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Tax the rich 2The good people at Too Much, the online newsletter of Inequality.org have another sobering but powerful article this week. The rather amazing and disturbing finding: the wealth of the average American family is up over the last 25 years, but the wealth of the median family has actually dropped. If this finding leaves you scratching your head, it boils down to the fact that the rich have become so rich that they’re dragging up the overall average even though typical families are faring worse. This is from the article:

The growing wealth of these affluent, the new Fed data show, is driving up America’s average family net worth. But straight averages can mislead — and even deceive. If nine people each have zero net worth and a tenth person holds a fortune worth $10 million, the average person in that 10-person group will be a millionaire.Medians, by contrast, tell us more about how everyday people are truly faring. At the median point, half the people in any distribution have more, half less. In 1989, the new Fed Survey of Consumer Finances details, the median — most typical — U.S. family held $84,800 in net worth, after adjusting for inflation.

In 2013, America’s most typical families held only $81,200, 4 percent less.

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These come from a recent University of California Alumni Association profile of economist Emmanuel Saez and his work that was linked to by the excellent online newsletter Too Much:

The top 1 percenters in the United States, for example, have seen their share of national income rise from under 8 percent in 1970 to just under 20 percent in 2010. A similar pattern is seen in Canada, which also adopted the same esprit de laissez-faire that made Reaganomics the hallmark of United States fiscal policy in the 1980s.

In contrast, over the same period, the top 1 percenters in Japan saw their share of national income inch up from 8 to 9.5 percent. French and Swedish plutocrats were similarly deprived. (Emphasis supplied).

Meanwhile, check out the following amazing graph of Census data that also comes from the folks at Too Much: Read More

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Inequality - long termThe good people at Inequality.org and the online publication Too Much do a great job each week of documenting America’s one-sided class warfare and the fast-mushrooming gap between the haves and have nots. If you’re not already a subscriber to their updates, click here to get signed up.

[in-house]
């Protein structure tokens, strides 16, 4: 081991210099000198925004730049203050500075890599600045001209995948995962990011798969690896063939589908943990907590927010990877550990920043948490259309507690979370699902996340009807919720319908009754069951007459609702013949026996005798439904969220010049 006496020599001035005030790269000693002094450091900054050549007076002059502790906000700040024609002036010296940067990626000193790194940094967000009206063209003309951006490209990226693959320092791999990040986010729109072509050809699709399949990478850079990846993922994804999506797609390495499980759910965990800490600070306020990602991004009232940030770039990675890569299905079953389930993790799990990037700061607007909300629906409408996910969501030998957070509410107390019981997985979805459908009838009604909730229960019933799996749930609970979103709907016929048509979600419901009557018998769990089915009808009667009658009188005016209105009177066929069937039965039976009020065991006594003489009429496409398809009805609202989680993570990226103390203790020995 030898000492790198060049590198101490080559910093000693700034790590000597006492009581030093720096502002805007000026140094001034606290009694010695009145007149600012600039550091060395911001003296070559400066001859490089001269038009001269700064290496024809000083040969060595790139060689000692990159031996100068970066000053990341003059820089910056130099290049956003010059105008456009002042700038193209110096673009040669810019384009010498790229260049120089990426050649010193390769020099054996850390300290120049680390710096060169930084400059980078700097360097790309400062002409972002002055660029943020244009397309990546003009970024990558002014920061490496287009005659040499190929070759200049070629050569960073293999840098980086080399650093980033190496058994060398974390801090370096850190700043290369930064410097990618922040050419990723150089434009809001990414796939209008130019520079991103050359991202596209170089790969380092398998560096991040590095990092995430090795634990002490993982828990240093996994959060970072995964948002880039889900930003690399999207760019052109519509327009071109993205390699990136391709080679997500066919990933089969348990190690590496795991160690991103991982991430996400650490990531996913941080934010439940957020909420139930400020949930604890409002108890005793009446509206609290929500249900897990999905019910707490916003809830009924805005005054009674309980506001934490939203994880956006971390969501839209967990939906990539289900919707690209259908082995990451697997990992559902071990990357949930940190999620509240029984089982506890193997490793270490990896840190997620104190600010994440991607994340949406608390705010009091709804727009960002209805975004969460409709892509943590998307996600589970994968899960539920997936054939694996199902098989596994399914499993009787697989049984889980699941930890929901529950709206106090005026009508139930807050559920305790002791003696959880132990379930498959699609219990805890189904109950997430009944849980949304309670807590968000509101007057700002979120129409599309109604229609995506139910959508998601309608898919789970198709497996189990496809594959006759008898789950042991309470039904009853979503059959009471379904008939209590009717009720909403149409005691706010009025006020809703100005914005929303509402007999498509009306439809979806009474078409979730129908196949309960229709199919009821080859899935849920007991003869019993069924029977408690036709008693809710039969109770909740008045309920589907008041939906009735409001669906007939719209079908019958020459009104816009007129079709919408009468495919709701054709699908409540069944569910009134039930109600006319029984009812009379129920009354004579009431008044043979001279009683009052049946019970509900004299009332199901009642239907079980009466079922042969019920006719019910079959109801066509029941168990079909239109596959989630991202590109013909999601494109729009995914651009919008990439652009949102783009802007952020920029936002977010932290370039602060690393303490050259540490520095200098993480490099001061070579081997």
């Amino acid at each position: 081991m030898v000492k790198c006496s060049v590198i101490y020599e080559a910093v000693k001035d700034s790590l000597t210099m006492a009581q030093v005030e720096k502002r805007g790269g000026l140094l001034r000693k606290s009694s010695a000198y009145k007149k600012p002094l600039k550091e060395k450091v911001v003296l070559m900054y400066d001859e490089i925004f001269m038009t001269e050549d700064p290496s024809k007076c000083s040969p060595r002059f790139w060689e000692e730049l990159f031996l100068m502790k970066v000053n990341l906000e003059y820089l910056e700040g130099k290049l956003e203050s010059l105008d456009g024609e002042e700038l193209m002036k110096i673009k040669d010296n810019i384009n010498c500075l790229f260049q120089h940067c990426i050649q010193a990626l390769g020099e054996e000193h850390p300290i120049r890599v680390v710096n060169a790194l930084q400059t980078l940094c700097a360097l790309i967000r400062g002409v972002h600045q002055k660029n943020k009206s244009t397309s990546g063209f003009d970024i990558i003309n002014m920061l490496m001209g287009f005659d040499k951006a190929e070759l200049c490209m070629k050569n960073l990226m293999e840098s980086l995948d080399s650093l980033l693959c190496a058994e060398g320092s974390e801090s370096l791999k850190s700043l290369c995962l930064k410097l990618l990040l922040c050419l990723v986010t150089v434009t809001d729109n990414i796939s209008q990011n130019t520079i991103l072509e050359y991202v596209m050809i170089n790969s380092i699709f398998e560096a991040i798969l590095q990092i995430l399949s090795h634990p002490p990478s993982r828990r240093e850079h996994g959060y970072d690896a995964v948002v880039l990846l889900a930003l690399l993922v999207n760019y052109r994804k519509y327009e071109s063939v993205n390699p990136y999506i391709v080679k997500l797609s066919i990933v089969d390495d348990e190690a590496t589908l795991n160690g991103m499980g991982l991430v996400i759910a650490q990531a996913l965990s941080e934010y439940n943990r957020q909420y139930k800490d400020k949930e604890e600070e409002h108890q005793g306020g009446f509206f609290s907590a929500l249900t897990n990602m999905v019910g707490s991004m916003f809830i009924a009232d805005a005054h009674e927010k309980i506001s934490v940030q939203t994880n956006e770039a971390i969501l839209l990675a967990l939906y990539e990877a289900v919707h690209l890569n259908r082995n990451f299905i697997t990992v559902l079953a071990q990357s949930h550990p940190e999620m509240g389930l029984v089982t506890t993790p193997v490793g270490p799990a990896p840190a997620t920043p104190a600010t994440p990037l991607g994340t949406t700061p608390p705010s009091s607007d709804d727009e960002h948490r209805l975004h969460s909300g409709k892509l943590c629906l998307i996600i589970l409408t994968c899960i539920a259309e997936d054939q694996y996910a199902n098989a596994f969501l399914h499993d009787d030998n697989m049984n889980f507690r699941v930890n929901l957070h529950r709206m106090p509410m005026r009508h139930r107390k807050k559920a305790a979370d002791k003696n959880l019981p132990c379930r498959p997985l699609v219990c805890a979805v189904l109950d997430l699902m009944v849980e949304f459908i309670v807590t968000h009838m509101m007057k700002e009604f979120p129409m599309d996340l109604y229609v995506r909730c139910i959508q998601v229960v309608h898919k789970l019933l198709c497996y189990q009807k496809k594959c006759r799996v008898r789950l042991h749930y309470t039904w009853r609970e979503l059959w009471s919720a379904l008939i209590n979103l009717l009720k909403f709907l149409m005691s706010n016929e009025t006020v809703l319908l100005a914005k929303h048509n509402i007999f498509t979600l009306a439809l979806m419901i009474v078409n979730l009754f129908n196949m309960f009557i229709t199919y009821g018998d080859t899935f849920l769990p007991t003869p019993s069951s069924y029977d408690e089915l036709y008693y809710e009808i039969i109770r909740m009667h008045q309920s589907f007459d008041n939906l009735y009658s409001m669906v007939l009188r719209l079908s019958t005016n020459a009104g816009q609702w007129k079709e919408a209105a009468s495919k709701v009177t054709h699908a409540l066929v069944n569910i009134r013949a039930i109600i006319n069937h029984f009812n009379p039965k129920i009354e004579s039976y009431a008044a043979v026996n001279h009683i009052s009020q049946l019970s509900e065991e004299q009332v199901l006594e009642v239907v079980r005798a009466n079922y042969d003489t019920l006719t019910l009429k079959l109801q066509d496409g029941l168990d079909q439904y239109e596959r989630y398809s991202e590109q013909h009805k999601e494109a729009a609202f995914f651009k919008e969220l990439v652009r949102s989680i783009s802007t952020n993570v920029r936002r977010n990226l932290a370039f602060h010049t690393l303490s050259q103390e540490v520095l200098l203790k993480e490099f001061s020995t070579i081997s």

The graphic at left was featured in the most recent edition of Too Much and paints a remarkable picture of where the market fundamentalists appear bent on taking the country in the years to come.

Note: You might want to make sure that anyone you share it with this evening has a cold beverage close by to ease the pain.

 

 

 

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(Image: AFL-CIO / paywatch.org)

Just when you thought things couldn’t get much worse on the American inequality front, you encounter reports like the new “Executive Paywatch” report from the AFL-CIO.

Click here to check out the website — it includes a section in which you can view CEO pay by state. And while the top guys (and they’re almost all guys – 67 out of 69) in North Carolina aren’t as obscenely wealthy as they are in New York or Texas, the gap remains huge; the ratio of CEO pay to that of the average worker in North Carolina is 108 to 1.

 

 

 

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David Koch

Conservative plutocrat, David Koch

It’s no secret that America’s economic inequality continues to metastasize at a remarkable pace. Still, when one actually takes a moment to look at and consider the vast holdings of the nation’s richest families (and the avarice often represented therein) it can take your breath away. For some cases in point, check out the following article entitled “A Third of a Trillion for Three Families,” by tax lawyer Bob Lord for the website Inequality.org.

“How concentrated has America’s wealth become? In the not-so-distant future, if current trends continue, a mere handful of Americans will together hold over $1 trillion in wealth. Read More